There are four realities that make Winning with Data one of the most important books that any sports business executive or student will read. First, we live in a time when the only thing we can be certain about is that the world was different yesterday and will be different tomorrow. There was a time when change evolved. It materialised over months and years. Today we live in a world where technology is winning the war against stability. The velocity of information sharing is a major catalyst for change. The half-billion tweets per day and the 4 billion users across all social media platforms worldwide are drizzling fuel on the fire of ‘change’. In the past, as new ways of doing business emerged, there were early adopters and laggards, but even the latter eventually ‘caught up’ to run with the crowd. But now, even putting our smart phones down for a day is a terrorising thought, as we live in fear that we will fall behind forever.
The second reality is the data and information explosion are radically transforming the way we do business, as they provide deeper and more personal insights about our customers and prospective customers. Customers now expect you to know them on a more personal level and cater to their interests. If your products, the medium you choose to communicate, the messaging and even the tone of your interactions aren’t tailored to their needs and preferences, then you will lose, because your competitor will likely be engaged in a way that connects and resonates with your customers.
The third reality is that sports fans are different from packaged goods consumers or consumers of other goods and services. The sports ‘sale’ is less transactional as the relationship between athletes, clubs, and leagues, with their fans has always been complicated. While price, service experience, convenience and value are all important considerations, it’s not an entirely rational relationship. The traditional factors are relevant, but they are commingled with deeper psychological and sociological issues like identity and the in-group–out-group behaviours that are associated with membership in a fan community. Unmistakably, the most productive and profitable fan relationships are built on the foundation of a deep understanding of customers’ behaviours and attitudes and an ability to ‘connect’. A high-performance CRM can be your secret sauce.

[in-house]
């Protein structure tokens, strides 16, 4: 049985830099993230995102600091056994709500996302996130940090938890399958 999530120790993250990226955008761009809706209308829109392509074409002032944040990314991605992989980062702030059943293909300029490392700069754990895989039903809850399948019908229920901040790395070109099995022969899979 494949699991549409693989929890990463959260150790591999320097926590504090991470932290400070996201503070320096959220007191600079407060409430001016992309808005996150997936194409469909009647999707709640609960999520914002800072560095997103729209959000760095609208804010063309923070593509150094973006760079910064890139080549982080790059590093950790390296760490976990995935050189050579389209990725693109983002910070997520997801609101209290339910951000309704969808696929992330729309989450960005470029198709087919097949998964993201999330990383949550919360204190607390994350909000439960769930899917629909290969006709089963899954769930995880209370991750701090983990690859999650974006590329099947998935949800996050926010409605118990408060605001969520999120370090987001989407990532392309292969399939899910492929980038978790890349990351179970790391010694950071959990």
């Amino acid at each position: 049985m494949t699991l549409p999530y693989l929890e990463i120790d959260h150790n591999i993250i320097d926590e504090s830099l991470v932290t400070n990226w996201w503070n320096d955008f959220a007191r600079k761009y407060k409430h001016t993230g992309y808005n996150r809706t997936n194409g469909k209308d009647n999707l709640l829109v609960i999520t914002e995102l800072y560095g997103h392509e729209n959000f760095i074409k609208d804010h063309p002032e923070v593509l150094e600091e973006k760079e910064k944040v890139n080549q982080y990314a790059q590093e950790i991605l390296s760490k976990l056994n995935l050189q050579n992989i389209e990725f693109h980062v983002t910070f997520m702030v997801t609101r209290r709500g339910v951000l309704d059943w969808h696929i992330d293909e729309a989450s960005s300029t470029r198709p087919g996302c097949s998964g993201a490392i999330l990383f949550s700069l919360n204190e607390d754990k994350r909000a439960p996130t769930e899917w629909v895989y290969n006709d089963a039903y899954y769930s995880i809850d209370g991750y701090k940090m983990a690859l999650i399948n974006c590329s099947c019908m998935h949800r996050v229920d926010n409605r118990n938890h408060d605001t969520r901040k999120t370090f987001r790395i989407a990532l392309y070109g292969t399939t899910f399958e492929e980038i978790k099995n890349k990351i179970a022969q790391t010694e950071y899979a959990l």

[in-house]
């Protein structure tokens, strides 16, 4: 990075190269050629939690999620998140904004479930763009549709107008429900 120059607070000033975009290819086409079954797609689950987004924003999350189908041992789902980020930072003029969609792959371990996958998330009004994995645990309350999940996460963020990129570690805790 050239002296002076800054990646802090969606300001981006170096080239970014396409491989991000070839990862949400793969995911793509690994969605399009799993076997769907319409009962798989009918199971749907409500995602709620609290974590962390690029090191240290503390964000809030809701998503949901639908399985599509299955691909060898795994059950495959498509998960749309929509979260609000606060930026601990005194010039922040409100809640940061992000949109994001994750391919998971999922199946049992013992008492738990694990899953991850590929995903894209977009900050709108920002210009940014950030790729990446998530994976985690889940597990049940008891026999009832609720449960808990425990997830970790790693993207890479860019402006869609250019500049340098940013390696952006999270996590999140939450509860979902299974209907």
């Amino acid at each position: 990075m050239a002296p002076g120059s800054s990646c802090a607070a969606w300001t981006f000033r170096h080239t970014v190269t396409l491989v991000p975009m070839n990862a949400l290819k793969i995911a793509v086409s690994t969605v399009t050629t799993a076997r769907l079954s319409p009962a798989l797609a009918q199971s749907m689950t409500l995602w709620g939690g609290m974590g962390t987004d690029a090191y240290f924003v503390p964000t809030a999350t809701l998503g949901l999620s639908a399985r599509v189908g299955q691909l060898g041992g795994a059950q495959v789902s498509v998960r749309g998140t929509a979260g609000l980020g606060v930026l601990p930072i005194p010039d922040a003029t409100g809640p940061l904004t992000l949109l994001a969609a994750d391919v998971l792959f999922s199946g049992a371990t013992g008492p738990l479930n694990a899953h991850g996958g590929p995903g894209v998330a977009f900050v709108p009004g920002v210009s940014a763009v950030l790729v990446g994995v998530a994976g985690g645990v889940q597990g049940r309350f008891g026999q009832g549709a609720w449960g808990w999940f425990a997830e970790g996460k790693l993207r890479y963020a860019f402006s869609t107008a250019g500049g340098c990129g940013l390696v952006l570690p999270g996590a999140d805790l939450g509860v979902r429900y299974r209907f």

Finally, to effectively compete in this new world disorder, you need to institutionalise not only the tools and processes to compete, but also build a culture that continuously adapts to change – create a learning organisation. A learning organisation is a means to acquiring antibodies that inoculate an organisation from the deadliest of all diseases – maintaining the status quo and resisting change. For most, change produces anxiety, while accelerated change can lead to mind-numbing chaos. The key is to create structure amidst the chaos and channel processes and systems into the development of next gen products, pricing structures, and new service models and ultimately value propositions, which employ new media and messaging. Once you’ve embraced these four principles, Winning with Data will be your playbook. It provides the foundation to create a culture that embraces systemic change.